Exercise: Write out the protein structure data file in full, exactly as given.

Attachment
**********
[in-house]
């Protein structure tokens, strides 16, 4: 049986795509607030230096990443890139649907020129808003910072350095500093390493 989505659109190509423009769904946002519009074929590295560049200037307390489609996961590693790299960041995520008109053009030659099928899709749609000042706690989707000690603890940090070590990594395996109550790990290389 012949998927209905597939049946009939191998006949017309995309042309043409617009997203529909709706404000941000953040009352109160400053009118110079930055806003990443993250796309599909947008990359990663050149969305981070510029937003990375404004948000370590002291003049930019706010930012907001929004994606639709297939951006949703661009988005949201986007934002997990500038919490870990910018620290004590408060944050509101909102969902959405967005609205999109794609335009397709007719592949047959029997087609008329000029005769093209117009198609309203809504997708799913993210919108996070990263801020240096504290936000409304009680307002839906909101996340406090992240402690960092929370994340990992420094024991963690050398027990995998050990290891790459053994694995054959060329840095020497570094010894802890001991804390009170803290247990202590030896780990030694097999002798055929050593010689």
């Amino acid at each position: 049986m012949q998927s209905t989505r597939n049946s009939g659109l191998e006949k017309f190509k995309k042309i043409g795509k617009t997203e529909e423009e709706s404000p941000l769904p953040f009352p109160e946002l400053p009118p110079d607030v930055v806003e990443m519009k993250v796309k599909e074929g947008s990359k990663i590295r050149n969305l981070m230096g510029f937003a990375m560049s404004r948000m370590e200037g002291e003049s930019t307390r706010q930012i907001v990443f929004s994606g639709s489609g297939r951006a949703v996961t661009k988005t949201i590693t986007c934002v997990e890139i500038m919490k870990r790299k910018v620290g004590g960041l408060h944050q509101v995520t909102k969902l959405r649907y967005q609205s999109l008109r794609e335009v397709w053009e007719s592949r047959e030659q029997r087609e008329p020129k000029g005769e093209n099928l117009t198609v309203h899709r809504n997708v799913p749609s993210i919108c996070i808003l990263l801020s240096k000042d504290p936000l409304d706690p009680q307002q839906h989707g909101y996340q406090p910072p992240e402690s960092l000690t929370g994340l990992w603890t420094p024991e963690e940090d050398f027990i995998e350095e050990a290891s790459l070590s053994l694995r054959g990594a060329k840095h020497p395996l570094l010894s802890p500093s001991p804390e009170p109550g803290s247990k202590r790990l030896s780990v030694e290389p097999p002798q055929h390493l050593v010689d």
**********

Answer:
[in-house]
């Protein structure tokens, strides 16, 4: 049986795509607030230096990443890139649907020129808003910072350095500093390493 989505659109190509423009769904946002519009074929590295560049200037307390489609996961590693790299960041995520008109053009030659099928899709749609000042706690989707000690603890940090070590990594395996109550790990290389 012949998927209905597939049946009939191998006949017309995309042309043409617009997203529909709706404000941000953040009352109160400053009118110079930055806003990443993250796309599909947008990359990663050149969305981070510029937003990375404004948000370590002291003049930019706010930012907001929004994606639709297939951006949703661009988005949201986007934002997990500038919490870990910018620290004590408060944050509101909102969902959405967005609205999109794609335009397709007719592949047959029997087609008329000029005769093209117009198609309203809504997708799913993210919108996070990263801020240096504290936000409304009680307002839906909101996340406090992240402690960092929370994340990992420094024991963690050398027990995998050990290891790459053994694995054959060329840095020497570094010894802890001991804390009170803290247990202590030896780990030694097999002798055929050593010689």
């Amino acid at each position: 049986m012949q998927s209905t989505r597939n049946s009939g659109l191998e006949k017309f190509k995309k042309i043409g795509k617009t997203e529909e423009e709706s404000p941000l769904p953040f009352p109160e946002l400053p009118p110079d607030v930055v806003e990443m519009k993250v796309k599909e074929g947008s990359k990663i590295r050149n969305l981070m230096g510029f937003a990375m560049s404004r948000m370590e200037g002291e003049s930019t307390r706010q930012i907001v990443f929004s994606g639709s489609g297939r951006a949703v996961t661009k988005t949201i590693t986007c934002v997990e890139i500038m919490k870990r790299k910018v620290g004590g960041l408060h944050q509101v995520t909102k969902l959405r649907y967005q609205s999109l008109r794609e335009v397709w053009e007719s592949r047959e030659q029997r087609e008329p020129k000029g005769e093209n099928l117009t198609v309203h899709r809504n997708v799913p749609s993210i919108c996070i808003l990263l801020s240096k000042d504290p936000l409304d706690p009680q307002q839906h989707g909101y996340q406090p910072p992240e402690s960092l000690t929370g994340l990992w603890t420094p024991e963690e940090d050398f027990i995998e350095e050990a290891s790459l070590s053994l694995r054959g990594a060329k840095h020497p395996l570094l010894s802890p500093s001991p804390e009170p109550g803290s247990k202590r790990l030896s780990v030694e290389p097999p002798q055929h390493l050593v010689d």